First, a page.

Well, It's been a while. After a hiatus that has seemed like forever, my friend Barrett and I decided to head to the Conasauga to find us some bugs as neither of us really had anything to do this weekend and we both wanted to do something. This was Barrett's first time, so I was effectively his mentor for the day. First stop however, breakfast of southern hospitality at a local biscuit place! After that, we went right to the site, getting into the nitty gritty. The river wasn't flooding over, but it was pretty decently high. Of course, that wasn't stopping us. We got into our big water-proof boots and jumped right in. Barrett quickly got into the groove, finding a certain section of the formation that was producing very large and complete Aphelaspis Brachyphasis with just about every swing of the hammer and chisel. Then late into the day, I found THIS beauty: I was stunned. I had never seen an exoskeleton on a positive that complete from the formation before like this, and for a second I thought it was fake. (sidenote, while transporting it to the car not long after this picture, a portion of the tailshield's exoskeleton unfortunately got peeled off by a very light breeze into the wind. At least I got a picture! Very fragile!) There was also a negative, though honestly it was completely outshown. In the end, we didn't take a whole lot, but we definitely took a number of really good ones, including some of the largest complete Aphelaspis I've seen.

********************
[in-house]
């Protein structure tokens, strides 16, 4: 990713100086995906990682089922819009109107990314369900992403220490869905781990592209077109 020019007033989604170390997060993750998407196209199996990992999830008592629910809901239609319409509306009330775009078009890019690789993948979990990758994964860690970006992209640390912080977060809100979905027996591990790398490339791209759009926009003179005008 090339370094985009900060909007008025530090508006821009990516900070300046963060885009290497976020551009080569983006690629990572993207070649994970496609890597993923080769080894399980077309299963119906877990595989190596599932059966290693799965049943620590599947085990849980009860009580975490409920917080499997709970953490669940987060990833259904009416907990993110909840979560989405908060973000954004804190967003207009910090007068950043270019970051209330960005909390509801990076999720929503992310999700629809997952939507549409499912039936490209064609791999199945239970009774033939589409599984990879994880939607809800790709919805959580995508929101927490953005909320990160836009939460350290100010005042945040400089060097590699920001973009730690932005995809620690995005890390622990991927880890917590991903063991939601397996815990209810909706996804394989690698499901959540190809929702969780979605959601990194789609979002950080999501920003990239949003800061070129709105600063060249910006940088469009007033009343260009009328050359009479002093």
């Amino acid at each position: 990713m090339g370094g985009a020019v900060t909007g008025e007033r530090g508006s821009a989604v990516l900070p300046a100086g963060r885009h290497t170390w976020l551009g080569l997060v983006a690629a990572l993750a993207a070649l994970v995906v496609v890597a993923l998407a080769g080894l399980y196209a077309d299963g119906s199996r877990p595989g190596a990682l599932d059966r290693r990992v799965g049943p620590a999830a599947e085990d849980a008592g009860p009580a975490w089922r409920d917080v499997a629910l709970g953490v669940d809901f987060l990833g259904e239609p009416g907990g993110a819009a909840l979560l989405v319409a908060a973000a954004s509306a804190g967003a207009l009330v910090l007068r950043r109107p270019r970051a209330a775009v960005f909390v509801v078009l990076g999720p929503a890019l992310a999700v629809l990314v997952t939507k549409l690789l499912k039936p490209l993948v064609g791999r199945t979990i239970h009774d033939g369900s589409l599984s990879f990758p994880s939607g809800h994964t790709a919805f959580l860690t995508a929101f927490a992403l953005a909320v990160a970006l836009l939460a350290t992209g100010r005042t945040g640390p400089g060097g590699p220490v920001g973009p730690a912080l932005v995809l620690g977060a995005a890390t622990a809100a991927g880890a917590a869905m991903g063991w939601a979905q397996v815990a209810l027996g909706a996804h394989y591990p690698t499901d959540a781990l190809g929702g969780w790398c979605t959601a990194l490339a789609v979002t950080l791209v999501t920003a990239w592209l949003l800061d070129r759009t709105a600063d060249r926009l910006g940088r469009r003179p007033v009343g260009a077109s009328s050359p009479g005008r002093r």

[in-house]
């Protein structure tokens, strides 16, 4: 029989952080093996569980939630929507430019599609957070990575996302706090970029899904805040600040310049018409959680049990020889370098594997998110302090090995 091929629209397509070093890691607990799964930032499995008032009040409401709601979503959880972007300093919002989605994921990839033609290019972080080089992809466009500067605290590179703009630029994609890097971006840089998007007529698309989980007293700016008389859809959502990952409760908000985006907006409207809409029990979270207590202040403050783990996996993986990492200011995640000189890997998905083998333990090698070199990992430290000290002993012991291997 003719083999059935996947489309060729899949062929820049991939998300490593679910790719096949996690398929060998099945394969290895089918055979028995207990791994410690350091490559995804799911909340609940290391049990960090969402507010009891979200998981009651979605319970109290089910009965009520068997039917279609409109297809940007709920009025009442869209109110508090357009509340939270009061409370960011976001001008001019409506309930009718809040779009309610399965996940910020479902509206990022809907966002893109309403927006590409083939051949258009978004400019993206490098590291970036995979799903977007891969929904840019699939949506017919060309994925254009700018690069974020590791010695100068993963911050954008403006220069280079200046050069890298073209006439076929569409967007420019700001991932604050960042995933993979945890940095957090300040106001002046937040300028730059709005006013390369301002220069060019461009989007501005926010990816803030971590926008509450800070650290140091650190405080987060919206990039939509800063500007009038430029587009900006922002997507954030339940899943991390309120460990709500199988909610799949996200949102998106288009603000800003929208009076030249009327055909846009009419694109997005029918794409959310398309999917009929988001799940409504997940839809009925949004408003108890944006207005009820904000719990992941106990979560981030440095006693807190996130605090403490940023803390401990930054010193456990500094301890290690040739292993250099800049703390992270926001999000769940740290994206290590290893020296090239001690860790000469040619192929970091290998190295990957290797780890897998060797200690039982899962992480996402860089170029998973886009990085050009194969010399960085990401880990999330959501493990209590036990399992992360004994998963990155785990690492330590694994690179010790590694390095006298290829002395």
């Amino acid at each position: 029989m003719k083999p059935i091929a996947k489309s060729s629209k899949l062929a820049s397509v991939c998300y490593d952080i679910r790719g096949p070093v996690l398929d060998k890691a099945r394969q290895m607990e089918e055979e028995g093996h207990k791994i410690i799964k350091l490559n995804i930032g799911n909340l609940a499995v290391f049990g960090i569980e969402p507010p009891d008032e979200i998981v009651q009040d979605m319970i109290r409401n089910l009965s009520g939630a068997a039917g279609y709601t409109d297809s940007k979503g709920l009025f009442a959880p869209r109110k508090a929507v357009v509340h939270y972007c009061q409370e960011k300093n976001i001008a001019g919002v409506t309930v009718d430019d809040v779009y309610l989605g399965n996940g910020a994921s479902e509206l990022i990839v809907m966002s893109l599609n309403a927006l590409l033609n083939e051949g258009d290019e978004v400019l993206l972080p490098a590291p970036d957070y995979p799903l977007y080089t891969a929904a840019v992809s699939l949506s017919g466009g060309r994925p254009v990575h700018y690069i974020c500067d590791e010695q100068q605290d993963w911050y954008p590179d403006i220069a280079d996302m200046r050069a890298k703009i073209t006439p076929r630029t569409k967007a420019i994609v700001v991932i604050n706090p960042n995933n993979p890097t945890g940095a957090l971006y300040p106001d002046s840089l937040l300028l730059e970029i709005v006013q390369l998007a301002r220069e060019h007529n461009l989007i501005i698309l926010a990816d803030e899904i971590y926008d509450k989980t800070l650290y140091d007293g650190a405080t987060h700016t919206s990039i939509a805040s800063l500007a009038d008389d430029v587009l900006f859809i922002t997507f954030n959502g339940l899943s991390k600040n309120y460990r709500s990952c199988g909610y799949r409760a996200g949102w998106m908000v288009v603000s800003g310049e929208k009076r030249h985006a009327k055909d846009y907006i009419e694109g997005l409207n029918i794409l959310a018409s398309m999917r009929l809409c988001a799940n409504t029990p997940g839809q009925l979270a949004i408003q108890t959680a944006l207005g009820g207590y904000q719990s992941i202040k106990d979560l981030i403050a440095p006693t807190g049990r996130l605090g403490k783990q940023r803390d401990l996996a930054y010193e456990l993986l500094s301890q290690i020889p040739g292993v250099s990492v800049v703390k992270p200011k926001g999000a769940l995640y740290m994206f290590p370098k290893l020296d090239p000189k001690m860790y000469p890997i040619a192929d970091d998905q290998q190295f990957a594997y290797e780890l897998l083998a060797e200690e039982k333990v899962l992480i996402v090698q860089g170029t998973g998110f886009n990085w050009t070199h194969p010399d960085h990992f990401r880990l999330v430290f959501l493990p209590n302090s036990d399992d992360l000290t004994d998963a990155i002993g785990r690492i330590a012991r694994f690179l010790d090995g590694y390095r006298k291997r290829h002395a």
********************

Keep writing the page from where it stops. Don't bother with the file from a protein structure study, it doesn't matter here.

13. Montagne Noire,a short piece

    FeistCourtessolebiogeograsiantypepaleozoictrilobcracscparisi1984.pdf Decouverte de Cambrien Superieur a trilobites de types est-Asiatiques dans la Montagne Noire(France meridional) Raimund Feist,Robert Courtessole C.R Acd.Sc. Paris,t.298,serie II,no 5/1984